Book Review — Content Strategy for the Web

Someone published a book on content strategy and the book is red, so that means EMERGENCY and STOP, so it must be very important! — An excerpt from the book

Vrinda Bhagat
4 min readMay 18, 2020

I wasn’t aware of this book on content strategy until recently when a good friend of mine gave it to me sensing my excitement for content. Since then I have come across many articles, e-lessons and posts mentioning one or the other insight from this book.

Book level — beginners/intermediate

My favorite part of this book is the content quad which mentions the role and significance of each and every person in the organization who has some influence over content. It not only talks about people who are responsible for producing content but also people who decide on the business aspect of content, the people who enable it through technology and the ones who should be responsible for it.

Content Quad

There is a good attempt at humorous anecdotes and not so subtle plug-ins of how can readers promote the book. But if I had to pick 4 key take away from this book it would be the following:

Research is an invaluable asset for content

After reading this book, I feel like research and writing is like Calvin and Hobbes. They need each other to guide each other. A well written content is always backed by research. An audit of existing content, analysis of user needs or simply evaluating the competitive landscape, any or every form of this research comes in handy to empower the written word.

Project management is an indispensable tool in content life-cycle

The book talks in great detail about ‘behind the scenes’ tasks that a content strategist spends time on during the entire life-cycle. Who needs the content, who writes it, when and where does it show up and when does it retire, content planning demands a whole lot of aligning.

Designers work more efficiently if content is produced before design

A design based on Lorem Ipsum content is bound to have flaws. Real words provide a real picture of how the final piece would look like. Content and design are not mutually independent and work better when produced in sync.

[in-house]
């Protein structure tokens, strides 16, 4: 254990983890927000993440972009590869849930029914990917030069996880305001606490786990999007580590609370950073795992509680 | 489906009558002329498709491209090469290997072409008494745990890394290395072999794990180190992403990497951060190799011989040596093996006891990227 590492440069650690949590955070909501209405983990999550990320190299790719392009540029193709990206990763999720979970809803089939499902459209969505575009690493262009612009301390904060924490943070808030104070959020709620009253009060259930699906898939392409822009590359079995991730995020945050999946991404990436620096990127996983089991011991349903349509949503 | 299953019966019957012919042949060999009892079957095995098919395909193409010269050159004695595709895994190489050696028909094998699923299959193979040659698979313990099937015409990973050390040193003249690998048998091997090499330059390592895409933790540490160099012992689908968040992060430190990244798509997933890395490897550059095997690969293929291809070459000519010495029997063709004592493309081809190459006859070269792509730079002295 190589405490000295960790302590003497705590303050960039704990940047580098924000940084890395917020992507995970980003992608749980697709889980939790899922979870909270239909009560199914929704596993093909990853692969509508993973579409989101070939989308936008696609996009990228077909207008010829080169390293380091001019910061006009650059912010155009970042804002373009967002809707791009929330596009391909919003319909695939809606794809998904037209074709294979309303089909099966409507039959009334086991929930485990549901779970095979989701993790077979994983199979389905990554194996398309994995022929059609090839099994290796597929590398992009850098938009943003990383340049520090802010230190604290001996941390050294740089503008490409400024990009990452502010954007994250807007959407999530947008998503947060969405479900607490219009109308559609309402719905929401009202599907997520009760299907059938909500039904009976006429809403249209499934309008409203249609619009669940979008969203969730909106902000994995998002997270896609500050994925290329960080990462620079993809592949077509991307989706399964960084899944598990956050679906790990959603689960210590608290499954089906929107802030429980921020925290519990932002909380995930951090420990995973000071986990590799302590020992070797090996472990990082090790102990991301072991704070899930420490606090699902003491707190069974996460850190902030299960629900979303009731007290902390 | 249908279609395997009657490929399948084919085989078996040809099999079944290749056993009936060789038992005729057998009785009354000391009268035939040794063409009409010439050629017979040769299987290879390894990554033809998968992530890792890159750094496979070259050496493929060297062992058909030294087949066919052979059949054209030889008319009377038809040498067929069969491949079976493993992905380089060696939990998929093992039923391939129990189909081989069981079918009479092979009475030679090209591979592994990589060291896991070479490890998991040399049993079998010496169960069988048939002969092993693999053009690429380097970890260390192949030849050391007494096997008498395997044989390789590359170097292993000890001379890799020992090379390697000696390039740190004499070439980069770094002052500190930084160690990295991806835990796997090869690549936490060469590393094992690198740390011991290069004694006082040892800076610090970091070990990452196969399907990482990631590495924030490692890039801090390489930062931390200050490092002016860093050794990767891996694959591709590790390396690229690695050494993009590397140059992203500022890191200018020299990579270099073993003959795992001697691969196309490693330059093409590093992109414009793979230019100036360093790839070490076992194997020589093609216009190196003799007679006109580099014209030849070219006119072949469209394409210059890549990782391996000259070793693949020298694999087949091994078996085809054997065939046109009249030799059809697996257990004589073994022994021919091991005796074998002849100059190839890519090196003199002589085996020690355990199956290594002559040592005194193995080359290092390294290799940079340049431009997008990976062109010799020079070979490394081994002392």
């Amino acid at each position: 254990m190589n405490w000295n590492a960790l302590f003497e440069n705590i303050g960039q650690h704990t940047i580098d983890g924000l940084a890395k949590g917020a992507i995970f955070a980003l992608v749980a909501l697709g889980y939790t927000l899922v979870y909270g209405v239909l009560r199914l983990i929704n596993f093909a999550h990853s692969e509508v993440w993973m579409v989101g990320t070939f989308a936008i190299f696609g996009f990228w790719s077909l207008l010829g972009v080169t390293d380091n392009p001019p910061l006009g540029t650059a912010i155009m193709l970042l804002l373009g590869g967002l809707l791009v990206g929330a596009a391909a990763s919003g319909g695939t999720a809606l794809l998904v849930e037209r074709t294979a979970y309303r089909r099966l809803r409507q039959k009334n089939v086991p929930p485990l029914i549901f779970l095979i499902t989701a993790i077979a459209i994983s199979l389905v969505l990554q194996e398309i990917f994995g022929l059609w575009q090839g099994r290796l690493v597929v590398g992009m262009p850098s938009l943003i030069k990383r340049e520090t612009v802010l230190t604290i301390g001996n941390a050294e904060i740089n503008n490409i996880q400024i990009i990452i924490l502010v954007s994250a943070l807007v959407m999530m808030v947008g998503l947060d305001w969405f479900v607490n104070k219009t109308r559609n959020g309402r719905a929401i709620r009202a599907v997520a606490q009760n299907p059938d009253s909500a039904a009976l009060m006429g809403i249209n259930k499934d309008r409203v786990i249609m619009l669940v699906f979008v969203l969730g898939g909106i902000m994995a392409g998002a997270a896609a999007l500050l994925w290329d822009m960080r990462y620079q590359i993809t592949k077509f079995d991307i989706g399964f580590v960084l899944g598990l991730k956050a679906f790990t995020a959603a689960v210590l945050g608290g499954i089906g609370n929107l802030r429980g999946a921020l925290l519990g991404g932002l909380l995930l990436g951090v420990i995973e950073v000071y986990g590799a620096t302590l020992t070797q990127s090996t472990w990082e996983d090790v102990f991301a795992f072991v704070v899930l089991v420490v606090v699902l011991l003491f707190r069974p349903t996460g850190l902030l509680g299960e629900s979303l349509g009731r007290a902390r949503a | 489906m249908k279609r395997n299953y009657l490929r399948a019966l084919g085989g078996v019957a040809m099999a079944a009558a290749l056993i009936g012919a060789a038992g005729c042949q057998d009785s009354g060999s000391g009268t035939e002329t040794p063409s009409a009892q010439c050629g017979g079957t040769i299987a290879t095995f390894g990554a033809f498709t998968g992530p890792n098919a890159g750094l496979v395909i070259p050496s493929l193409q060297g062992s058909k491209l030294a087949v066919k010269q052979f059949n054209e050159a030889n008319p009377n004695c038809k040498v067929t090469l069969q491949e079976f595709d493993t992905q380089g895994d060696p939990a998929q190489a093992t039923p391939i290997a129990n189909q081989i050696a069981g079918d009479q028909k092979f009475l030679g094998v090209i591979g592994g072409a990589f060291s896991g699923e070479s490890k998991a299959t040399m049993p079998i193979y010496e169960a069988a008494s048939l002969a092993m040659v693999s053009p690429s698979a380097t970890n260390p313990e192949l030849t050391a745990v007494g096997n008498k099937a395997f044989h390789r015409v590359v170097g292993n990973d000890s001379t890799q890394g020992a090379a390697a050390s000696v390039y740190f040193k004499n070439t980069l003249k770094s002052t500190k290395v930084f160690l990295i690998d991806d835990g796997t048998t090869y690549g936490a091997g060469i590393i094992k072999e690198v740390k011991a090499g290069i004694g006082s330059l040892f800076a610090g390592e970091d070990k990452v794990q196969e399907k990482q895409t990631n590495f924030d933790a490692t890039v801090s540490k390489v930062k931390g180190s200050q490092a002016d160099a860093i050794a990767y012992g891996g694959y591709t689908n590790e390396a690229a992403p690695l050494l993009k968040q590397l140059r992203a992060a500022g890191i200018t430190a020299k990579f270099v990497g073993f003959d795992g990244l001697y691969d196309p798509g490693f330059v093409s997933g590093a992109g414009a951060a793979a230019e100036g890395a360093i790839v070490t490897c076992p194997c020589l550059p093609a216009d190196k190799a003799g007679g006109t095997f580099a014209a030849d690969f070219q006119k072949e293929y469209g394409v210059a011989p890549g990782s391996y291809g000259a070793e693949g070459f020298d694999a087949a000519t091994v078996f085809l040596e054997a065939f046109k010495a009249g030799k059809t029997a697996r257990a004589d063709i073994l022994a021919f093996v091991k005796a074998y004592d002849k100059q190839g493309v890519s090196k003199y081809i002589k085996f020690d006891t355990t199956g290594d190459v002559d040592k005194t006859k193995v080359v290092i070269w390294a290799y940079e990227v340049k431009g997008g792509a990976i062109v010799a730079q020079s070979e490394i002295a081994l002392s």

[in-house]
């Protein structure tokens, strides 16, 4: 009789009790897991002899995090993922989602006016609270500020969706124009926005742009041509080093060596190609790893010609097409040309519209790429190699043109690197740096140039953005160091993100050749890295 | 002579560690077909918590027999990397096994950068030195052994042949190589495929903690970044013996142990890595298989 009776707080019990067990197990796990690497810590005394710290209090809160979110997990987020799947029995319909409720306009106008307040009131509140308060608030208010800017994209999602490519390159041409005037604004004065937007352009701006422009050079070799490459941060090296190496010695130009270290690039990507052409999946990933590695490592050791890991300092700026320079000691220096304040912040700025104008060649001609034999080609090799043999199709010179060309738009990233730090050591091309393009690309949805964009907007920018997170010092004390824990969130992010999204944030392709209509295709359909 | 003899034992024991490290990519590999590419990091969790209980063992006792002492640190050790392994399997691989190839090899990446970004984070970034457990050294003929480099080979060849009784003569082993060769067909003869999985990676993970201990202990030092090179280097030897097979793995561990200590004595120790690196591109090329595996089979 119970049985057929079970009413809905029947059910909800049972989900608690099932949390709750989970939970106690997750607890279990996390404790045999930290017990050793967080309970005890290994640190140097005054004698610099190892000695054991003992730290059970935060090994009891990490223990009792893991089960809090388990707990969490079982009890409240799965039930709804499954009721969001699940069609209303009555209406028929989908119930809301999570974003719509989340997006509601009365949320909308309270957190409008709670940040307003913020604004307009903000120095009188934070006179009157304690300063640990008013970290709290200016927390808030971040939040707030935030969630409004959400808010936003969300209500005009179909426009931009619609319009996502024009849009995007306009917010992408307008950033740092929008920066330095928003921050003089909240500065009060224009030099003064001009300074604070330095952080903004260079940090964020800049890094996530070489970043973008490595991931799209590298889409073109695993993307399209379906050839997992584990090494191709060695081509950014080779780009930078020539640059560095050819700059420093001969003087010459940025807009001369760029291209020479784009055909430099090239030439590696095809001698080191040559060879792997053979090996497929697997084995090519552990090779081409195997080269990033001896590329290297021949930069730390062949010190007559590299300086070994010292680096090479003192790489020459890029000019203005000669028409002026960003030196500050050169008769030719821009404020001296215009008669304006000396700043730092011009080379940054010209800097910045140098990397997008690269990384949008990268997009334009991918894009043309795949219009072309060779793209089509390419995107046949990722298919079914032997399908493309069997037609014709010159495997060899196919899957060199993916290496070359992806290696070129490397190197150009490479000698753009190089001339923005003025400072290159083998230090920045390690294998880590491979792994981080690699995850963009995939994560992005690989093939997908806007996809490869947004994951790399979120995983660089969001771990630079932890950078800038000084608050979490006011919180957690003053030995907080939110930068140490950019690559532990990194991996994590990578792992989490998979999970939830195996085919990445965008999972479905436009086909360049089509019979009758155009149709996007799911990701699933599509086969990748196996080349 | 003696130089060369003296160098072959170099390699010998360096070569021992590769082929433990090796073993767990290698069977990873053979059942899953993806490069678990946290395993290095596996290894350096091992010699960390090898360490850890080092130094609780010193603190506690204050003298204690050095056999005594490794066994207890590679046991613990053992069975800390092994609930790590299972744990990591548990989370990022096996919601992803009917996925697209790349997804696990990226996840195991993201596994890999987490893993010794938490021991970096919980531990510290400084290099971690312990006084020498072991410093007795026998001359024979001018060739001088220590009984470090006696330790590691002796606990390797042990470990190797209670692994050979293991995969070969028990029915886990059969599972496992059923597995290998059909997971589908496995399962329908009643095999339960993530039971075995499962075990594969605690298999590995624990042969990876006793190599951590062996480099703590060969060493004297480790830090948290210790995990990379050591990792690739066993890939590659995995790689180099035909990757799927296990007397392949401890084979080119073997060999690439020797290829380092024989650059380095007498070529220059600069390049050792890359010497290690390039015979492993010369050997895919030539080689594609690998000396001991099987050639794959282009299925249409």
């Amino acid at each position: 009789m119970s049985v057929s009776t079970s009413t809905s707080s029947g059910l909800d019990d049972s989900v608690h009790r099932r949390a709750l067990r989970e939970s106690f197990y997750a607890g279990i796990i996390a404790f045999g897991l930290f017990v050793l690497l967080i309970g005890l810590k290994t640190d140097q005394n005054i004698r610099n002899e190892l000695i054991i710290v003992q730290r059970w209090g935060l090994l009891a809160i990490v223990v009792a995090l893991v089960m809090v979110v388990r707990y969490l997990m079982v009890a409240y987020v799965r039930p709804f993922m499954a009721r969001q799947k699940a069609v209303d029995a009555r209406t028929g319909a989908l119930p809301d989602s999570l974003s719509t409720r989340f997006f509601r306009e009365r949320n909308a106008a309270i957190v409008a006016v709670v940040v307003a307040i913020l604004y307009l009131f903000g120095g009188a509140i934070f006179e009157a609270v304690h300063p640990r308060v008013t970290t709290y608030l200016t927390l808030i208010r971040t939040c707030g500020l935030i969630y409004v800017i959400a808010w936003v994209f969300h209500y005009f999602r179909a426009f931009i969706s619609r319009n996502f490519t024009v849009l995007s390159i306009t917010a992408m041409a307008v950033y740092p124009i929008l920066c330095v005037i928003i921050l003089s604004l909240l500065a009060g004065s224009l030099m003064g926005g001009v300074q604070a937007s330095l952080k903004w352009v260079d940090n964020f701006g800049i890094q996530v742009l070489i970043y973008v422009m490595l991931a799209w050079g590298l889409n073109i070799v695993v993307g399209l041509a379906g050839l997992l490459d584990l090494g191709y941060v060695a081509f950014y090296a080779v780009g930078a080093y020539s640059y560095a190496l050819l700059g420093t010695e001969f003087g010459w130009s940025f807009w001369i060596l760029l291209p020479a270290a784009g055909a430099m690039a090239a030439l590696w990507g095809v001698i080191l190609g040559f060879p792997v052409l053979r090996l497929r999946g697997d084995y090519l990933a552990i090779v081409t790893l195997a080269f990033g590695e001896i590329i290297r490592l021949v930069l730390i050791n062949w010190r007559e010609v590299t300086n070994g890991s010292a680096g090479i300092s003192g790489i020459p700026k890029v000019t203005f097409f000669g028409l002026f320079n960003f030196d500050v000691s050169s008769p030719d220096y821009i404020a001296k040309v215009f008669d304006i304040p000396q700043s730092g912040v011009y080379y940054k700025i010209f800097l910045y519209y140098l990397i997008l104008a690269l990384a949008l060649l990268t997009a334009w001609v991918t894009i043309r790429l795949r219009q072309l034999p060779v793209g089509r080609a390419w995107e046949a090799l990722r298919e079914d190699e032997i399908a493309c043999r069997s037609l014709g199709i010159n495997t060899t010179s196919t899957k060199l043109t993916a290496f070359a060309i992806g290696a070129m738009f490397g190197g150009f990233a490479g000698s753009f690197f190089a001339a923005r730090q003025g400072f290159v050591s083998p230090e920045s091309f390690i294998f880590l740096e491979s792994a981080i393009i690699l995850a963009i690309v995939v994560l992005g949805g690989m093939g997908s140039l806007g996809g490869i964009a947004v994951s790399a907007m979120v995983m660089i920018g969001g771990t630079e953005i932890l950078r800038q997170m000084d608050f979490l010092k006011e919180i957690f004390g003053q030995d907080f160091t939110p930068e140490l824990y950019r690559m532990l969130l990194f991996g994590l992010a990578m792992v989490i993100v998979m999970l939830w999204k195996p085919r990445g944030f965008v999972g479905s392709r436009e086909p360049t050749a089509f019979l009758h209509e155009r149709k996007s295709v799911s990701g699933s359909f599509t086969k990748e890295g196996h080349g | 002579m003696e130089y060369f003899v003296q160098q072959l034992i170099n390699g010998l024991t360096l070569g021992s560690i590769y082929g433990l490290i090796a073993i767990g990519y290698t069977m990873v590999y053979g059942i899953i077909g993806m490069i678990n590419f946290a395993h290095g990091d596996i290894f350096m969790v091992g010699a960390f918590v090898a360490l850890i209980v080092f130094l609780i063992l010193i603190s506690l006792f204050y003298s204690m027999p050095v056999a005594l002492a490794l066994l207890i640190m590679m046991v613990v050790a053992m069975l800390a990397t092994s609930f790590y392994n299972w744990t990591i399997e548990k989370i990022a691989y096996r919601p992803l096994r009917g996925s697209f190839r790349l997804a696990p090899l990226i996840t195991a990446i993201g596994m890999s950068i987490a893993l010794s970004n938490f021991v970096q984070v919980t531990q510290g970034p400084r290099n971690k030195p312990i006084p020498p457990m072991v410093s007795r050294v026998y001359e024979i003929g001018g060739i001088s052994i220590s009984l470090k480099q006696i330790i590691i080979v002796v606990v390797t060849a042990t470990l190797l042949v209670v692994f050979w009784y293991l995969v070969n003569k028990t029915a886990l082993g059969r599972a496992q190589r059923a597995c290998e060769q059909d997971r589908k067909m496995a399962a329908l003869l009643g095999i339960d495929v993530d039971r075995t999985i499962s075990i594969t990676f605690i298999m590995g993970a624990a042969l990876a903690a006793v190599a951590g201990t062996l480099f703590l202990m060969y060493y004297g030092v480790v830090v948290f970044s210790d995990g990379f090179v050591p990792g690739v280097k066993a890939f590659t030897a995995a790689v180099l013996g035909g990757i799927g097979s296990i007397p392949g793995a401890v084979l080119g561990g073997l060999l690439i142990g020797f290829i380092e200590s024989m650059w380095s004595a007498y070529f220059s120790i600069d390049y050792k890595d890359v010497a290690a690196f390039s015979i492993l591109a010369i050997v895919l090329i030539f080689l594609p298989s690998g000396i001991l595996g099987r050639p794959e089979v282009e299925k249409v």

Content is an ongoing business process

Content Strategy is not a straight line road and so aren’t the roles associated with it. There are overlaps in responsibilities, skill sets and deliverables. An Information Architect and UX Designer works with SMEs and SEO specialists under the content umbrella. This is great news because this means content always remains an ongoing project and always relevant for the business.

A major part of the book also emphasizes on persuasion. To know and show the importance of content strategy, it requires a dialogue at all levels of hierarchy in the organization. While most businesses today are already convinced with the value proposition that content strategists bring to the table, persuasiveness can add more perspective and variety in content.

This book is a keeper for:

Someone who is fresh out of school and is exploring the field of content — it deep dives into roles and responsibilities of content strategists.

Someone who is already involved in producing content but trying to up their practice within organizations — this book can help you with pointers on who and how to approach for content budgets, role plays within teams, governance, policies and procedures that supports the content mission.

The best thing about the book is that it is written in plain language, talks with a purpose and to the point. However, one thing that I felt the book lacks is the real life examples and case studies where content practice has evolved over time and the efforts that showcase the strategy.

Coming from a content focused agency, the writers have worked on interesting and challenging projects. A better version of content planner, how are audit tools put to practice and what kind of content needs them the most, a day in the life of content strategists are just some of the examples that I would have liked to see with specific case in sight.

Overall the book provides an excellent generic overview of content strategy and its significance in any organization. I am now looking for another book that focuses on establishing content strategy for small and home based businesses. Suggestions are welcome.